"No man is less loyal to his friends" than Eisenhower, Kennedy observed.  Eisenhower shafted his loyal and subservient Vice President Richard Nixon at the Republican national convention in 1959, saying this of the eventual nominee: "I am not dissatisfied with the individual that looks like he will get [the nomination]" (107). 

Partisanship was so ugly in the early 1960s that Eisenhower could believe that his Democratic successor had engineered the Cuban Missile crisis to influence the next month's midterm elections (David Eisenhower, p. 147).  The insouciant younger President referred to Ike as the "that old a------" (105), but summoned him for consultations and reassuring photographs of the two men together after JFK's Bay of Pigs fiasco.  Ike chided Kennedy for the loose organization that enabled unspokenunderstandings to be so badly misunderstood, and Kennedy learned his lesson.  He was much more careful during deliberations about the missiles in Cuba.

Ike also opposed Senator McCarthy, not so courageously as he should have done.  Truman was infuriated by Ike's failure to defend former Secretary of State George B. Marshall from McCarthy's "communist" label.  Campaigning in Wisconsin, Ike prepared a denunciation of McCarthy and "disciples of hate," and the text was made available to the press, but then Ike omitted the paragraph out of deference to McCarthy's popularity in his home state (85).  There's a comical photo of McCarthy grabbing Eisenhower's hand for a shake, while the President, looking away, tries to dissociate himself from the lout (after p 182). 

About the Presidents of my own lifetime, there were fewer surprises.  LBJ's abuse of power gave him intelligence that Nixon secretly encouraged South Vietnam's president to wreck LBJ's peace agreement in 1968 -- helping Nixon to win the election and prolonging the war six years.  LBJ couldn't reveal what he knew without accepting blame for domestic spying, and Nixon could have been accused of outright treason.  I knew all that, but not the extent of Nixon's fixation on the physical file containing that information.  He told his men to do anything -- burglary, whatever it took -- to get that file.  Thus, Watergate.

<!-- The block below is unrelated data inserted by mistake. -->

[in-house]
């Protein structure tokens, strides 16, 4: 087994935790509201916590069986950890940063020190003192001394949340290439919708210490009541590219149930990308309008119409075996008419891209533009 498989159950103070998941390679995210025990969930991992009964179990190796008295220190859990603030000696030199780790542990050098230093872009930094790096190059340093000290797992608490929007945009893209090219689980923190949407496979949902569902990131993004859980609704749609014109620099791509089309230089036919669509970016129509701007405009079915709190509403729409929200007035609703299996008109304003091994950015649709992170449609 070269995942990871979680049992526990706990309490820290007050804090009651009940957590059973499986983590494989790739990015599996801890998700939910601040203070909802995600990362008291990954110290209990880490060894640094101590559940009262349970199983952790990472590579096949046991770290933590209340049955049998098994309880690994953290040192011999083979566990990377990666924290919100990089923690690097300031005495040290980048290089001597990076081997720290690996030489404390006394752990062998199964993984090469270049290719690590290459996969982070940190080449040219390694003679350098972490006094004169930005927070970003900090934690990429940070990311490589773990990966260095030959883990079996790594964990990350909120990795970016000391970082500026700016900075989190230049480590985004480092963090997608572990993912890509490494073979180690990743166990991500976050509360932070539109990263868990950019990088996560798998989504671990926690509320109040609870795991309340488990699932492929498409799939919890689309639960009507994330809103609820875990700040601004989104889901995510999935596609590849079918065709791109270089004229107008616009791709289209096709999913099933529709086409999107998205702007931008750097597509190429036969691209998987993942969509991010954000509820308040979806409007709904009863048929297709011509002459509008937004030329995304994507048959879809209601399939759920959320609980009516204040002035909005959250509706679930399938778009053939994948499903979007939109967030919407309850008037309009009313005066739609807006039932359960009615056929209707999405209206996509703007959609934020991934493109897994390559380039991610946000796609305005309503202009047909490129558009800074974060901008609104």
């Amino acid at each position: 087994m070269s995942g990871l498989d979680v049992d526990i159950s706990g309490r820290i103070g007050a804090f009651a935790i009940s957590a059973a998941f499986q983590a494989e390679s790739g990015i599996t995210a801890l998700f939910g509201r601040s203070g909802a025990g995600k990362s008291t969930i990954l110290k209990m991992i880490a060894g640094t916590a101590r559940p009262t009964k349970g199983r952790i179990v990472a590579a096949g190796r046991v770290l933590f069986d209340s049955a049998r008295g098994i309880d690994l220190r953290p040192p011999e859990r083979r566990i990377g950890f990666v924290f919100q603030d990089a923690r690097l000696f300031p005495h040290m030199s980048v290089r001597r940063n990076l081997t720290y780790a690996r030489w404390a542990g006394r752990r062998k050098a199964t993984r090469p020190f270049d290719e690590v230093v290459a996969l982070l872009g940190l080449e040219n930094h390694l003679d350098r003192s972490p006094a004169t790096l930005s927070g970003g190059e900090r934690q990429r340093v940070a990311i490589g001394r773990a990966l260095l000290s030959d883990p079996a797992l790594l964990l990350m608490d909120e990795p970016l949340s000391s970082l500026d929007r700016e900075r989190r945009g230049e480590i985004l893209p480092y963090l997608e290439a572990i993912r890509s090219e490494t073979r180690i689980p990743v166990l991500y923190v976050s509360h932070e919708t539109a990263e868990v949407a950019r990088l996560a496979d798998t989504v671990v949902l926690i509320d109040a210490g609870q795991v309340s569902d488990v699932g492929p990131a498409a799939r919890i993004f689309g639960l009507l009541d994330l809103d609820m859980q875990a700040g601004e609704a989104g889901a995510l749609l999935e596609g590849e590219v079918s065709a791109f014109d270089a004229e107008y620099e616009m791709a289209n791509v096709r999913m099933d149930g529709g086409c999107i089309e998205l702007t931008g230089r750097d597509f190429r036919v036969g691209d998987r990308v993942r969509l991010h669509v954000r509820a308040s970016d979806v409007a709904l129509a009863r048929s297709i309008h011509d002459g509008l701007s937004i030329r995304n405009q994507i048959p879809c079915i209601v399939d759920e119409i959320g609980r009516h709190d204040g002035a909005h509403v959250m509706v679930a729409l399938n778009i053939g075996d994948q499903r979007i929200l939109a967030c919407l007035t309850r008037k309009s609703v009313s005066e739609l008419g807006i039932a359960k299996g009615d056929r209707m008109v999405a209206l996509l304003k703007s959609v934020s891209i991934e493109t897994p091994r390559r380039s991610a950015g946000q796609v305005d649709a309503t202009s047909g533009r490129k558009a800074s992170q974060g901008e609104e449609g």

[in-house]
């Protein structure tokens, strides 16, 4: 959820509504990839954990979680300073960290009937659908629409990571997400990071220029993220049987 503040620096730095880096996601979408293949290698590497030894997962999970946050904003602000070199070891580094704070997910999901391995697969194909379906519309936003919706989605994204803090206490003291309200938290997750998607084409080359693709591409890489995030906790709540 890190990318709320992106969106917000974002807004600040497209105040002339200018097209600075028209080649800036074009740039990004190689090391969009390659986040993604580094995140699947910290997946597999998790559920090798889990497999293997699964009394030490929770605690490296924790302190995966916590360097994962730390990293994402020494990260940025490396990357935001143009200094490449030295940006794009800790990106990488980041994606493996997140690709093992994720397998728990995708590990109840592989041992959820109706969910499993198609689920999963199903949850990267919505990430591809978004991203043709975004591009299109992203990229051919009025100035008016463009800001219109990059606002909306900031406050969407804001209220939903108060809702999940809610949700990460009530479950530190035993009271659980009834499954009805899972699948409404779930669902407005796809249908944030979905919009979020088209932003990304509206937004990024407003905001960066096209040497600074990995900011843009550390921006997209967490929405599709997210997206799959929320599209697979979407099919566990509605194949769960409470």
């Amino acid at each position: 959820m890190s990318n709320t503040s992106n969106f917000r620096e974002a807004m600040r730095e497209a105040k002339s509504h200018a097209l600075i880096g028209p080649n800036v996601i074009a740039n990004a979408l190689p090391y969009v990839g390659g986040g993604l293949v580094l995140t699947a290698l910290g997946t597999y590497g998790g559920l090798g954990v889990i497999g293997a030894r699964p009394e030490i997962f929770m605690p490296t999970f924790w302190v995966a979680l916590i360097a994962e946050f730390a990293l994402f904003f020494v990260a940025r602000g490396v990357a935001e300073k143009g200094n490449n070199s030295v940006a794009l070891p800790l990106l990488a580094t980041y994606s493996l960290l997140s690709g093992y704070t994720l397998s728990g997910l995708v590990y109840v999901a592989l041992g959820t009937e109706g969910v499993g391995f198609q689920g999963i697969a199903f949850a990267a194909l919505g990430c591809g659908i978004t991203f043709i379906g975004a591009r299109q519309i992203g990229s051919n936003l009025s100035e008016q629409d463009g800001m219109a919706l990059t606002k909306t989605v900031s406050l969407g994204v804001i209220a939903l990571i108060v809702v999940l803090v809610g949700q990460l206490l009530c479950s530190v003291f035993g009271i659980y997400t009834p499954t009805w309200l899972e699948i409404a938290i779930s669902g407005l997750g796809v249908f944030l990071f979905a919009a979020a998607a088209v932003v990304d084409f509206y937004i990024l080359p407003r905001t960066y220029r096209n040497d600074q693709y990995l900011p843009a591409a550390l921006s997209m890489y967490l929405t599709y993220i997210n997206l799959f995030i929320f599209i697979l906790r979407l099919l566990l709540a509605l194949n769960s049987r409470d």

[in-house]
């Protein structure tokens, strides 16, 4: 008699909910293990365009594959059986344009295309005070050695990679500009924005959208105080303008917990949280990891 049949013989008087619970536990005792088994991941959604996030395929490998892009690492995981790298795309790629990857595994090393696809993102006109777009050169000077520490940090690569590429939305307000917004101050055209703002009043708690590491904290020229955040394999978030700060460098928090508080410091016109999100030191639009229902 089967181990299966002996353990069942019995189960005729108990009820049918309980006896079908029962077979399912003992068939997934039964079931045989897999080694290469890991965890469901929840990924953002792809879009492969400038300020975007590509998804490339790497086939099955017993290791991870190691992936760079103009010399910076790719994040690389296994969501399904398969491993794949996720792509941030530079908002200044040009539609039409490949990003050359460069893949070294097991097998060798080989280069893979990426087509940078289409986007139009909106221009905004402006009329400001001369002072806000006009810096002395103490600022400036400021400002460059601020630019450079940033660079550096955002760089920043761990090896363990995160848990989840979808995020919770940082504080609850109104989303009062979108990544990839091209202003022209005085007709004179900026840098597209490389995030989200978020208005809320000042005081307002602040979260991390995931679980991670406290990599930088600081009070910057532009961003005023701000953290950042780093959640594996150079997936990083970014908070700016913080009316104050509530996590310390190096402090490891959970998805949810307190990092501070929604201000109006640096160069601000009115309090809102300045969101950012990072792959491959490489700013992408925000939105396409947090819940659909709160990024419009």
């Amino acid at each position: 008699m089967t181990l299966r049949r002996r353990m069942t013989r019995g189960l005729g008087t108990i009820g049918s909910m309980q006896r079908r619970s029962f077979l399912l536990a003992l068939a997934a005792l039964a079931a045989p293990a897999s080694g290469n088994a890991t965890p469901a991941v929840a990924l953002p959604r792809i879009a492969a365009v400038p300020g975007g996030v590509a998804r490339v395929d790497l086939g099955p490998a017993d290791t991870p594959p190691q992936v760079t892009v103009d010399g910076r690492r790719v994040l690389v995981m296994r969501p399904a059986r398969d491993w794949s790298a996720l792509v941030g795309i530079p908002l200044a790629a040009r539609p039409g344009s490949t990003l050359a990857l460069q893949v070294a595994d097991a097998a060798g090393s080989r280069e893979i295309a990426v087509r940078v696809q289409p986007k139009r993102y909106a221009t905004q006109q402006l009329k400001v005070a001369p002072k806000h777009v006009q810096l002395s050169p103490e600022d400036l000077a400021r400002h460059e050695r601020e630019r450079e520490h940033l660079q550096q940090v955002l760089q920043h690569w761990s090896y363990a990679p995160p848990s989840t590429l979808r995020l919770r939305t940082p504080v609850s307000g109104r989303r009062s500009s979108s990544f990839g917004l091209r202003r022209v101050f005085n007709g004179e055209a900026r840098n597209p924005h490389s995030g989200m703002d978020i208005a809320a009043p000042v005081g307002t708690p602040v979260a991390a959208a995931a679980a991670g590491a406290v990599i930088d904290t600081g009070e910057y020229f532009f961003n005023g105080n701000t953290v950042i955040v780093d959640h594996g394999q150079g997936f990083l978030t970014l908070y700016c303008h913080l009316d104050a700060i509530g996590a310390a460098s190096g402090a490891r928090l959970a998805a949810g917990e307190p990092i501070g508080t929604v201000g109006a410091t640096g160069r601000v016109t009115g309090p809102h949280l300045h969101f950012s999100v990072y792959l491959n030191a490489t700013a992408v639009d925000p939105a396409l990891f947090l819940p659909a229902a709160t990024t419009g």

I was also amused to learn that LBJ had taken Nixon on a tour of the White House, pointing out to the incredulous newcomer how tape recorders were scattered throughout the place, even under the guests' bed in the Lincoln room.  Nixon was horrified, and had all these discarded -- until his mistrust of media led him to install a new system, to ensure accurate quotations and proof for what he would write in his memoirs.

Ford was kind to Nixon, and his decision to pardon his disgraced predecessor is now seen as a wise one -- something I agree with, but I'm surprised to hear that it's now the consensus. I love Ford's comment, "If politics isn't compatible with compassion, there's something wrong with politics" (310).

I witnessed Nixon's efforts to restore his own reputation, and had a sense of how this led to his overtures to all his successors, accompanied often by back-stabbing comments in the press.  Evidently, Clinton called on Nixon for advice many times, having the ex-President enter the White House after dark, from the back.

I knew about Ford's and Reagan's mutual disdain. 

The fact that Clinton, W., and Obama all feel fondness for George H. W. Bush is news to me.  I love the anecdote about how Bush I's shmoozing with Clinton during a visit led to W's message, "Tell 41 and 42 that 43 is hungry".